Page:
The New York Stock Exchange said it would delist China’s three big state-run telecommunications companies following an executive order from the Trump administration, in a symbolic severing of longstanding ties between the Chinese business world and Wall Street. The exchange said in a statement late Thursday that it would halt trading in shares of China Mobile, China Unicom and China Telecom by January 11.
It cited an executive order issued in November by the Trump administration that barred Americans from investing in companies with ties to the Chinese military.
The US Department of Defense had previously listed the three companies as having significant connections to Chinese military and security forces. The companies’ Hong Kong offices did not immediately respond to requests for comment on Friday. The move is likely to have little impact on China’s military or security ambitions, which are generously funded by Beijing, or on the companies themselves, which can raise money from international investors by selling shares in Hong Kong.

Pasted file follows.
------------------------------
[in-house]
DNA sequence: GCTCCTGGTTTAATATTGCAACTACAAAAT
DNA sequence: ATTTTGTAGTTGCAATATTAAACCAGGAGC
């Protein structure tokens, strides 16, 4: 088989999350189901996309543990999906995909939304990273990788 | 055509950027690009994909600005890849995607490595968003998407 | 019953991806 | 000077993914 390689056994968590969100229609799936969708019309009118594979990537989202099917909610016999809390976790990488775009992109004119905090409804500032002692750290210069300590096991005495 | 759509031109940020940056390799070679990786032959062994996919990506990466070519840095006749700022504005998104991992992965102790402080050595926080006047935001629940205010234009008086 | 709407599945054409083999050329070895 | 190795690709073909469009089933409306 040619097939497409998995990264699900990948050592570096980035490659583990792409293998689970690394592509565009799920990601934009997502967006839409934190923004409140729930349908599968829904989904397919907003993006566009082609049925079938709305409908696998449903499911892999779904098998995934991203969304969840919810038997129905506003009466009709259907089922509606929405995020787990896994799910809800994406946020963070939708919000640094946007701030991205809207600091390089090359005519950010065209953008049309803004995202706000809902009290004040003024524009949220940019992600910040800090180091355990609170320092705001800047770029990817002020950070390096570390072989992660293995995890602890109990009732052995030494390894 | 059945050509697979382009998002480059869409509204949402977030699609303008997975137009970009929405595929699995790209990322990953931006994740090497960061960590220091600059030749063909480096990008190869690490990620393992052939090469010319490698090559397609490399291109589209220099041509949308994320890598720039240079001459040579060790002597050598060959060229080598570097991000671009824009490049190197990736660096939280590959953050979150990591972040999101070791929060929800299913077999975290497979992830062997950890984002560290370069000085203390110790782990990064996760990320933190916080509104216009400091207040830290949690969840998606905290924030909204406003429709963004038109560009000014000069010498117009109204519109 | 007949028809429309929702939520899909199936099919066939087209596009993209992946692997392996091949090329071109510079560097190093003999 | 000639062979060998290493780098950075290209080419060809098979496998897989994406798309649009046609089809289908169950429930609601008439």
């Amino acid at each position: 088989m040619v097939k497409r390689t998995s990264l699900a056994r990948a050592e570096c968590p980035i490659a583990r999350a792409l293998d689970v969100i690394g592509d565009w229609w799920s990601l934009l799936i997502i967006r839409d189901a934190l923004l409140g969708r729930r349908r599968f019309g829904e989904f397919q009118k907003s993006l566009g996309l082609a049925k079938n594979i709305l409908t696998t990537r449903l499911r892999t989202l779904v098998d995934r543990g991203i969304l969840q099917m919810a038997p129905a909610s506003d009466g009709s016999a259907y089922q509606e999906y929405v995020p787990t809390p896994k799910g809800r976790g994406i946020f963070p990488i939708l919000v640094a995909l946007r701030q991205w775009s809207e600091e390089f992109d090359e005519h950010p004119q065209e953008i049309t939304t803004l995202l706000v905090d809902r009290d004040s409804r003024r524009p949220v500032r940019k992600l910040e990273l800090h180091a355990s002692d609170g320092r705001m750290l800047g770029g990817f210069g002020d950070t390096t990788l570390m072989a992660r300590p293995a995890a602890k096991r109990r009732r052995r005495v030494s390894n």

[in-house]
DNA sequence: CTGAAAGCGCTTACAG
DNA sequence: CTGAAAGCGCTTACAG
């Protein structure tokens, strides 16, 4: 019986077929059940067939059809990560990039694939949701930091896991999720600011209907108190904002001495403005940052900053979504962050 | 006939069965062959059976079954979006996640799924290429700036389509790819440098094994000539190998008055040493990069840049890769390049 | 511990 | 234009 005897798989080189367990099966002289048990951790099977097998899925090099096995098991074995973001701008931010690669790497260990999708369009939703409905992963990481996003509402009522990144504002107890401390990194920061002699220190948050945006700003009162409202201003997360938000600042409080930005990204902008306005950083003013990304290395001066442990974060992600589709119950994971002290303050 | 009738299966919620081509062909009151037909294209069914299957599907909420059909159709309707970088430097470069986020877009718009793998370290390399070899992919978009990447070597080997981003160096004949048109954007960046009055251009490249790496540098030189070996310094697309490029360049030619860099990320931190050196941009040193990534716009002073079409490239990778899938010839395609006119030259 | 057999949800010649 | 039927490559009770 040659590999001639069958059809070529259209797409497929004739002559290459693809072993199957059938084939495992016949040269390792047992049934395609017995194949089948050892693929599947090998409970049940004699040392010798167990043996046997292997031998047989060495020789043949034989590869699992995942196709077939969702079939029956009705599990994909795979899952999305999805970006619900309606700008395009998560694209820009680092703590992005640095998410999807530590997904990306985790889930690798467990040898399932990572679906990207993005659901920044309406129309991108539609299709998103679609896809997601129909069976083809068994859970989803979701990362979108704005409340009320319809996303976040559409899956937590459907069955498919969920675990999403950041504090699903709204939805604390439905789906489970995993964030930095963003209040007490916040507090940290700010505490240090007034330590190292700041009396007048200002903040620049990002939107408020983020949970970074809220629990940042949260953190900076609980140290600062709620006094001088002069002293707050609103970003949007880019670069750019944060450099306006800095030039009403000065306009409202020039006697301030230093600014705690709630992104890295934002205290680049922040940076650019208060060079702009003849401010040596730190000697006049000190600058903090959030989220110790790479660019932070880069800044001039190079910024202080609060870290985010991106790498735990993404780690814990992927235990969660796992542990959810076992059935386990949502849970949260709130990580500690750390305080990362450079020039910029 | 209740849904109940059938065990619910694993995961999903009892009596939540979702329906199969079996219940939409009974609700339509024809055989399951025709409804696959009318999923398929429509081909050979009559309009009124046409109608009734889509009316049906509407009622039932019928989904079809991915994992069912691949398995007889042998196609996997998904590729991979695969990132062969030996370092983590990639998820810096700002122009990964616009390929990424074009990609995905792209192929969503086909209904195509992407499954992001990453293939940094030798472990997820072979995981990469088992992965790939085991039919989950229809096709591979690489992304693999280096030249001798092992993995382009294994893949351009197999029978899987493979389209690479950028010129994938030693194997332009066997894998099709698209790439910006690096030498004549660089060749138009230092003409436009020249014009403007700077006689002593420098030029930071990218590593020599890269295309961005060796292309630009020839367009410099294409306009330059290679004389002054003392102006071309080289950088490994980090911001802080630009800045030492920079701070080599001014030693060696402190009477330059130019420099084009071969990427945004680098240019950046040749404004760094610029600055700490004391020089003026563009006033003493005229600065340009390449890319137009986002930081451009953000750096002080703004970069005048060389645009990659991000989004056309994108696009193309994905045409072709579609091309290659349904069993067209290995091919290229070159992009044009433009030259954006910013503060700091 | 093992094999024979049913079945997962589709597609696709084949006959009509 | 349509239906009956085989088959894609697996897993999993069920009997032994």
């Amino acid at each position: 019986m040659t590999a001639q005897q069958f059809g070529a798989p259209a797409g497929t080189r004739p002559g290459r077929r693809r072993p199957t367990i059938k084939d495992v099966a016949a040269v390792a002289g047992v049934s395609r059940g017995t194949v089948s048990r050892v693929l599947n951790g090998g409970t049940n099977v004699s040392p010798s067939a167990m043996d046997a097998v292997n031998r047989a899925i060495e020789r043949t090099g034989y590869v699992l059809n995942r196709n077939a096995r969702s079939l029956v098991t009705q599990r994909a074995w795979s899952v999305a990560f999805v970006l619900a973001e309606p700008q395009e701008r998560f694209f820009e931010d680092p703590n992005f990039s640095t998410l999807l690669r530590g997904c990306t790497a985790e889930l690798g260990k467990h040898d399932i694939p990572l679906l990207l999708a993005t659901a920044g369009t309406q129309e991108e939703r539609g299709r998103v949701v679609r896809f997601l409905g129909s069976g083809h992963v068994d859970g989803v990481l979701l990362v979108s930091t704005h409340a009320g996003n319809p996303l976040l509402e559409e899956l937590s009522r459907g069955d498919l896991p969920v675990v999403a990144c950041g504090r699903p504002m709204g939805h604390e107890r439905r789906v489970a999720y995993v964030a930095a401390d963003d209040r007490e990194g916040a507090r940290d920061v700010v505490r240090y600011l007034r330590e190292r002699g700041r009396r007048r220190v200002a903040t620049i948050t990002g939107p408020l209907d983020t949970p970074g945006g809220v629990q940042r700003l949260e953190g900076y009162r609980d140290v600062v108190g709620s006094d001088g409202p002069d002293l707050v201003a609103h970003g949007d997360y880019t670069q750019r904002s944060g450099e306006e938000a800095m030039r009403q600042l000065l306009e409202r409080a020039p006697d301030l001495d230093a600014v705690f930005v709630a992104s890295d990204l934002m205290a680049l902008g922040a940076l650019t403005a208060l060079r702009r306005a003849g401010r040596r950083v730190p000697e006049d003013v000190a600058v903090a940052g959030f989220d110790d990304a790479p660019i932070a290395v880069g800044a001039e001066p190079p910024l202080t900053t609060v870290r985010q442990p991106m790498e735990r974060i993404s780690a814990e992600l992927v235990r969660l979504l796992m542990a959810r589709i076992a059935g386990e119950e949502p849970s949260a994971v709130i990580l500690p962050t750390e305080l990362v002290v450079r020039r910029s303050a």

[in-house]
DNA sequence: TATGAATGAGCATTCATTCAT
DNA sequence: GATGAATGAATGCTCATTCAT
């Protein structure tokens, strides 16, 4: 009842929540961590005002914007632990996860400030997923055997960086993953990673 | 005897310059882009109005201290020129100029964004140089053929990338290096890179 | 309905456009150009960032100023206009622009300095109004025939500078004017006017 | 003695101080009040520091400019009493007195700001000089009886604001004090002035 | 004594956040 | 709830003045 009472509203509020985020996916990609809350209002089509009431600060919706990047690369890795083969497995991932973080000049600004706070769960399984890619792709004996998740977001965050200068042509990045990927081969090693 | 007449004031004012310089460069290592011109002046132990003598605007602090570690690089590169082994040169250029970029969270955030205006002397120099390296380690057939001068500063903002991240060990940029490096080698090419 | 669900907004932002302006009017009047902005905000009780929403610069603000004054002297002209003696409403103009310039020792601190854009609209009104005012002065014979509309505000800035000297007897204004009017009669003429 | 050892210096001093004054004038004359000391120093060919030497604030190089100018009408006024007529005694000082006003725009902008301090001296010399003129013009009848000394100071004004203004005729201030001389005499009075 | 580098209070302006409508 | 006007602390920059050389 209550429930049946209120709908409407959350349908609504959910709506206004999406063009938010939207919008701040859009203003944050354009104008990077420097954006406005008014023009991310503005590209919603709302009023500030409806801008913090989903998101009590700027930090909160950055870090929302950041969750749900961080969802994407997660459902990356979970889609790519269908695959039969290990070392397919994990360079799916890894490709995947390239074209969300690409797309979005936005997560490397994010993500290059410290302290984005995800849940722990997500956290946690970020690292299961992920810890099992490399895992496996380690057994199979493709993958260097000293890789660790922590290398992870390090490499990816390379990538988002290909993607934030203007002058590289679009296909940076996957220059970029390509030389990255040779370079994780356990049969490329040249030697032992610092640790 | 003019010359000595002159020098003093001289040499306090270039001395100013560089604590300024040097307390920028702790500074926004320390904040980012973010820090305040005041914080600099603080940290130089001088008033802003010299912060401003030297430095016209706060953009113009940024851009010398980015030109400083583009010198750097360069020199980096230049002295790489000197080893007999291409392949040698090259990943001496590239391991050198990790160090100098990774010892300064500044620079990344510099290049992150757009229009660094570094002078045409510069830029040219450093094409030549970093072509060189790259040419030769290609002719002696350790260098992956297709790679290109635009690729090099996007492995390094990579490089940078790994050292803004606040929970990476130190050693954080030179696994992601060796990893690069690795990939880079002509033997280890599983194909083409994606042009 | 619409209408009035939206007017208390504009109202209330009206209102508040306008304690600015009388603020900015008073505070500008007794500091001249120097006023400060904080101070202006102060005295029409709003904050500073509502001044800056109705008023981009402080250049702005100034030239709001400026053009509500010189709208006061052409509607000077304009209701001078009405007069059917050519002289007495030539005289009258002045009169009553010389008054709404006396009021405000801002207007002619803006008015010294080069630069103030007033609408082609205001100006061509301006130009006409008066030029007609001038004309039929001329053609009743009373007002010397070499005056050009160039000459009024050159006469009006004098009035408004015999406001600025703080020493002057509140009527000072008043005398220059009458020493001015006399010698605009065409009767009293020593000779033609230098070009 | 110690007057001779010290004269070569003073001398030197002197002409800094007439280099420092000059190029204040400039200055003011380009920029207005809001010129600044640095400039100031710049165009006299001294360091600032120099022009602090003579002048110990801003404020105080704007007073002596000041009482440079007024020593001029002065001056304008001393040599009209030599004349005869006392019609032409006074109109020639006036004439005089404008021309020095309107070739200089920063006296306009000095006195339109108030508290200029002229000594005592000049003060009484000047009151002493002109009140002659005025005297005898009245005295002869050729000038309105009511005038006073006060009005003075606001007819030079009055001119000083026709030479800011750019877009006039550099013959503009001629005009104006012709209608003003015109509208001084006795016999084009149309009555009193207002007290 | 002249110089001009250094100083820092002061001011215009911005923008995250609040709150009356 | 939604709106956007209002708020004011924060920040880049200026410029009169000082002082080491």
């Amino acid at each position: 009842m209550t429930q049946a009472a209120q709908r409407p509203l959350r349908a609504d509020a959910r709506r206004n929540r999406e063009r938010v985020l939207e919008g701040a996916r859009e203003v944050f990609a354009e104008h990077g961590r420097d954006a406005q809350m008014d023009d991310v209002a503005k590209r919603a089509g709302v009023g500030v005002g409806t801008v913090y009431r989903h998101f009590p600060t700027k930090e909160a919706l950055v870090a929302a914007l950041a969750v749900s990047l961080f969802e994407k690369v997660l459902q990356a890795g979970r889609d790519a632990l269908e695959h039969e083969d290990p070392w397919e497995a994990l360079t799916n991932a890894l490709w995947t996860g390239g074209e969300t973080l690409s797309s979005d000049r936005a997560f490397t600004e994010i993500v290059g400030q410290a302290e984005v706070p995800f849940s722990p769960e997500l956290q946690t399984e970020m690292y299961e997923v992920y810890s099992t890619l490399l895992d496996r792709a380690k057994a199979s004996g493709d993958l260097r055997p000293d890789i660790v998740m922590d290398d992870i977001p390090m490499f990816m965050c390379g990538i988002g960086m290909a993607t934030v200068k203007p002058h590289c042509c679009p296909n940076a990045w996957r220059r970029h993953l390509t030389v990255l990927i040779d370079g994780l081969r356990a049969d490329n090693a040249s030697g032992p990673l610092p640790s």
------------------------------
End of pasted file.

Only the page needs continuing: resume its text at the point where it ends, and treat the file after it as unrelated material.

Still, the delisting of the three telecom giants reflects China’s rise in power and wealth, as well as the growing estrangement between the world’s two biggest economies.
It also highlights the faltering of long-established business ties between the US and China, which were set up over decades as China sought to internationalise and reform its state-run corporate behemoths.
All three companies operate under Beijing’s firm control. They are ultimately owned by a government agency, the State-owned Assets Supervision and Administration Commission, and are often ordered to pursue Beijing’s goals. China’s ruling Communist Party sometimes shuffles executives among the three companies.
They are the only three companies in China that are allowed to provide broad telecommunications network services, which Beijing regards as a strategic industry that must remain under state control.